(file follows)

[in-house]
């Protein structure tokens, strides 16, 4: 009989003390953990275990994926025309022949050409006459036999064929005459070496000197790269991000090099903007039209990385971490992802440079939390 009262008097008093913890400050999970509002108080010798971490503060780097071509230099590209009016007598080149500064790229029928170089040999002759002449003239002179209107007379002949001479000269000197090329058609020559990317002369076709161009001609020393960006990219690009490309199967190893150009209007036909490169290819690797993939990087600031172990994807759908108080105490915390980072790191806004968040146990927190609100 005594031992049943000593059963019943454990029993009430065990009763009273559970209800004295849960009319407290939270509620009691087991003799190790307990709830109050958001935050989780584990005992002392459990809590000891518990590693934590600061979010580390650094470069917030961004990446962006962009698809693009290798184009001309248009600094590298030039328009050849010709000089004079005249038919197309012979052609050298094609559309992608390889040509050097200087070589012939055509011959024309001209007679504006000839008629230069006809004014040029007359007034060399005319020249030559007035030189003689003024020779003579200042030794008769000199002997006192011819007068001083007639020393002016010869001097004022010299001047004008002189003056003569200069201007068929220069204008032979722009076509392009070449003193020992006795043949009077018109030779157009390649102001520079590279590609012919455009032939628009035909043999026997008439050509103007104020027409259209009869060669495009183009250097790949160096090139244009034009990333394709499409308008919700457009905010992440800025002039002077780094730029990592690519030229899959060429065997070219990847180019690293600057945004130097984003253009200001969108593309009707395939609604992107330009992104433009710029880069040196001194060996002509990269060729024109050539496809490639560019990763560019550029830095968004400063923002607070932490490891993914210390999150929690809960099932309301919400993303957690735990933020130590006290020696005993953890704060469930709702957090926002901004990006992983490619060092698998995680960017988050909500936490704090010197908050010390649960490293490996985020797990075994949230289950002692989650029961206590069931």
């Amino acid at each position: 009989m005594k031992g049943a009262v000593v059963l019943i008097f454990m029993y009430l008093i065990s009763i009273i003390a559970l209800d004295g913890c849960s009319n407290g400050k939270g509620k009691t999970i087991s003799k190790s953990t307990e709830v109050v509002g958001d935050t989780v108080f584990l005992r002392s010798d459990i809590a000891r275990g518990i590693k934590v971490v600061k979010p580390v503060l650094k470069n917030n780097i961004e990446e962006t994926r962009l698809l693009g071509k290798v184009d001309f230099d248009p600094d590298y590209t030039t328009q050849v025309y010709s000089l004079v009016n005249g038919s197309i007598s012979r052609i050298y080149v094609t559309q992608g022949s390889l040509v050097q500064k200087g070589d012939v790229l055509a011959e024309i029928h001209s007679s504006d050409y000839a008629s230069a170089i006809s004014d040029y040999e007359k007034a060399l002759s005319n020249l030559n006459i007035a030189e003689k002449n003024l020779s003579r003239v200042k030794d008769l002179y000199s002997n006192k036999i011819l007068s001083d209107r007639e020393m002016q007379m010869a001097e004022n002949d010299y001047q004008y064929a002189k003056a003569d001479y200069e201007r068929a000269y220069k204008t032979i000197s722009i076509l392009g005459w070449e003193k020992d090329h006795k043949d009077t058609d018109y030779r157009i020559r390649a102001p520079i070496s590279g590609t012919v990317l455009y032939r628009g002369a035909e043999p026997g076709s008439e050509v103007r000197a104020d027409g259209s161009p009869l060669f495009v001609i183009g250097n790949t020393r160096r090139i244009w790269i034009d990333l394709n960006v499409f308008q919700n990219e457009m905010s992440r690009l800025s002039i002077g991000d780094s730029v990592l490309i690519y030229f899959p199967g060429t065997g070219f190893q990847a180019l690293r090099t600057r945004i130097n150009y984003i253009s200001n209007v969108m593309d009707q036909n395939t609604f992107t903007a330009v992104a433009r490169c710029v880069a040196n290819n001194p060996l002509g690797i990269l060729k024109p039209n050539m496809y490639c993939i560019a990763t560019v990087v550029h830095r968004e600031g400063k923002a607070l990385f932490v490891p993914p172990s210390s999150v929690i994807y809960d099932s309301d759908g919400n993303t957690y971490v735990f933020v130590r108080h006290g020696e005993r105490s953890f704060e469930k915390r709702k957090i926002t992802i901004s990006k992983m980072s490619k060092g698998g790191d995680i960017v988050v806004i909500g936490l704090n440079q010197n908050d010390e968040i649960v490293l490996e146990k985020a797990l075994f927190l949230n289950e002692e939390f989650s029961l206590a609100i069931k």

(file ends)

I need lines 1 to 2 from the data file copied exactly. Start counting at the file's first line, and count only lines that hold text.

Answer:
[in-house]
């Protein structure tokens, strides 16, 4: 009989003390953990275990994926025309022949050409006459036999064929005459070496000197790269991000090099903007039209990385971490992802440079939390 009262008097008093913890400050999970509002108080010798971490503060780097071509230099590209009016007598080149500064790229029928170089040999002759002449003239002179209107007379002949001479000269000197090329058609020559990317002369076709161009001609020393960006990219690009490309199967190893150009209007036909490169290819690797993939990087600031172990994807759908108080105490915390980072790191806004968040146990927190609100 005594031992049943000593059963019943454990029993009430065990009763009273559970209800004295849960009319407290939270509620009691087991003799190790307990709830109050958001935050989780584990005992002392459990809590000891518990590693934590600061979010580390650094470069917030961004990446962006962009698809693009290798184009001309248009600094590298030039328009050849010709000089004079005249038919197309012979052609050298094609559309992608390889040509050097200087070589012939055509011959024309001209007679504006000839008629230069006809004014040029007359007034060399005319020249030559007035030189003689003024020779003579200042030794008769000199002997006192011819007068001083007639020393002016010869001097004022010299001047004008002189003056003569200069201007068929220069204008032979722009076509392009070449003193020992006795043949009077018109030779157009390649102001520079590279590609012919455009032939628009035909043999026997008439050509103007104020027409259209009869060669495009183009250097790949160096090139244009034009990333394709499409308008919700457009905010992440800025002039002077780094730029990592690519030229899959060429065997070219990847180019690293600057945004130097984003253009200001969108593309009707395939609604992107330009992104433009710029880069040196001194060996002509990269060729024109050539496809490639560019990763560019550029830095968004400063923002607070932490490891993914210390999150929690809960099932309301919400993303957690735990933020130590006290020696005993953890704060469930709702957090926002901004990006992983490619060092698998995680960017988050909500936490704090010197908050010390649960490293490996985020797990075994949230289950002692989650029961206590069931």